Hat-tip to Tim Terry (@tterry) for sharing this one from Phil Hill.
tldr; – Blackboard and its acquisitions continue to shrink (great!), Canvas continues to grow (good), Moodle continues to thrive (very good), partly driven by Blackboard’s hosted version in MoodleRooms (not so good). Of the rest (a tiny fraction of the big three), Desire2Learn is still growing market share and Sakai trundles along as it has for over a decade. Homegrown solutions have dwindled to a neglible fraction of the whole, though it is worth noting that Moodle (especially), Canvas (to an extent), and Sakai are highly customizable as they are open source (or, in Canvas’s case, open core), and that all allow use of plugins of some form or another, so the fact few are running systems built from scratch does not imply that everyone is running baseline systems.
The battle between open and closed source systems looks fairly evenly matched right now, on the surface, but that is largely due to Blackboard’s slowly-decreasing momentum. When you take into account that, up to 10 years ago, it and its acquisitions held a large majority of the market, it looks like open systems are the big winners. However, a note of caution is needed here. Canvas’s ambivalent approach and an increased move to cloud hosting, usually with proprietary pieces sneaking in through the back door (especially in Blackboard’s MoodleRooms foray), cast a shadow on that. The big commercial players are starting to notice that it only takes a little bit of lock-in to trap people in a system, so they can benefit from the reduced need for development that the use of open source entails for them, while still trapping their users as they have always done with relatively small, closed, euphemistically named ‘value-added’ services that, in the long run, are anything but. Cloud systems only make sense when they can be directly replaced with alternative cloud (or self-hosted) systems, with little or no disruption, lost functionality, or data loss. That largely limits the options to those that use open source and/or exclusively open protocols, or those that are more or less completely ephemeral and that store no significant data. Sadly, that doesn’t seem to be the direction cloud hosting is taking right now.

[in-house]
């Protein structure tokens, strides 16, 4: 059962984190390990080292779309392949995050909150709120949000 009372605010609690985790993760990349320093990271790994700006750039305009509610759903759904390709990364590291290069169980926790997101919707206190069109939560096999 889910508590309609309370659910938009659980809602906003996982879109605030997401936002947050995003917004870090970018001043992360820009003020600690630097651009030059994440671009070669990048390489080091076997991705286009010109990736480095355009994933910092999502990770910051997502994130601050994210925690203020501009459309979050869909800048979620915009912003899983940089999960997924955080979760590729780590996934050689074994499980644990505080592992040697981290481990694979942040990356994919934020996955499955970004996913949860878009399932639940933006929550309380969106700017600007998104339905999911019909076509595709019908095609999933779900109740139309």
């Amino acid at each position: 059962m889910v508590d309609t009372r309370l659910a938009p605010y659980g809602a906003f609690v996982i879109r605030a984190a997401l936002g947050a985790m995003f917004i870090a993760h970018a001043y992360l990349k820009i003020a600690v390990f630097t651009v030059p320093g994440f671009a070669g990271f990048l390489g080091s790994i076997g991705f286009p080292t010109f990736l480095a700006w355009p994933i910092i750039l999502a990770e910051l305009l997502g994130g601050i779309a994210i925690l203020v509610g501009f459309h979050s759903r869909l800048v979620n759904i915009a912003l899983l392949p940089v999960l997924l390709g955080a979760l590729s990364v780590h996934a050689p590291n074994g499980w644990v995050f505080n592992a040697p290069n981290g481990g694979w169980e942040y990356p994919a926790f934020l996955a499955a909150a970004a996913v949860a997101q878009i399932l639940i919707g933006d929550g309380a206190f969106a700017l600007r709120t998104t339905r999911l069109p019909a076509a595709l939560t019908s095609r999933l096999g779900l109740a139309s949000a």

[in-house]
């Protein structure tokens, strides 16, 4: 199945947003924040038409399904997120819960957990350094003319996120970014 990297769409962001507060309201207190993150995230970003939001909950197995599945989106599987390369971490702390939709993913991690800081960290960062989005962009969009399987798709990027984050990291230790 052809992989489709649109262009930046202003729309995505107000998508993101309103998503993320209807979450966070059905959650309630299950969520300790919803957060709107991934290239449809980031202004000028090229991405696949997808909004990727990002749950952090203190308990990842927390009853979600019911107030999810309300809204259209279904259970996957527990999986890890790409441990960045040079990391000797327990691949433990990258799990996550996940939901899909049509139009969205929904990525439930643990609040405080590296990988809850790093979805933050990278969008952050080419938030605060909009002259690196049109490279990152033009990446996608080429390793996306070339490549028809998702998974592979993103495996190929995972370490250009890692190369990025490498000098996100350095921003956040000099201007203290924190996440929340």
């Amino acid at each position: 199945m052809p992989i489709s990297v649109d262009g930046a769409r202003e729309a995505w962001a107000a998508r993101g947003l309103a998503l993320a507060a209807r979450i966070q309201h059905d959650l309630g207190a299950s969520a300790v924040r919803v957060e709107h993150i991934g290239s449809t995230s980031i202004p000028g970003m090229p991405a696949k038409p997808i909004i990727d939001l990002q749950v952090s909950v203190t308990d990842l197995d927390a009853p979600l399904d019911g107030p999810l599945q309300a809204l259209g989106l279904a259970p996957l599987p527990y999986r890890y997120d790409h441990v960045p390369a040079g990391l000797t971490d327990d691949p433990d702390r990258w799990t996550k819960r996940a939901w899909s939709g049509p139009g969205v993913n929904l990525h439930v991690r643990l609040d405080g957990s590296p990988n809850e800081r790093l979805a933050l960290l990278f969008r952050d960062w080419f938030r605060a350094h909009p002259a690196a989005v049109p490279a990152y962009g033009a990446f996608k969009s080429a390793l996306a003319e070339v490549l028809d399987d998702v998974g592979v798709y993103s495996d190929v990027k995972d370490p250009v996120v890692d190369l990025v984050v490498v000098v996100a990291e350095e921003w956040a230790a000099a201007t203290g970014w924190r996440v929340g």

I predict that there will be an increasing demand in coming years for migration specialists that are able to negotiate the complex business, legal, social, and technical problems of moving between cloud providers. They will be able to charge through the nose because they will save large fortunes for trapped companies. There are also killings to be made by cloud hosts that can successfully suck everything from other cloud hosts, though buyers should beware that they may just be moving from the frying pan into the fire. Long-time masters of lock-in, like Blackboard and Microsoft, will do everything in their power to prevent migration away from them, shifting formats, obfuscating data, subtly breaking protocols and standards, adding unnecessary but desirable tools, retiring systems that are too easy to back out of, and adjusting their prices to make it just a bit more expensive to leave them than to stay. Such techniques have worked for them for years even before the cloud got to be a big thing, but it is so much easier for them now they have their hands on actual company data. Smart companies will avoid falling prey to them in the first place.
Address of the bookmark: http://mfeldstein.com/state-higher-ed-lms-market-us-canada-spring-2017-edition/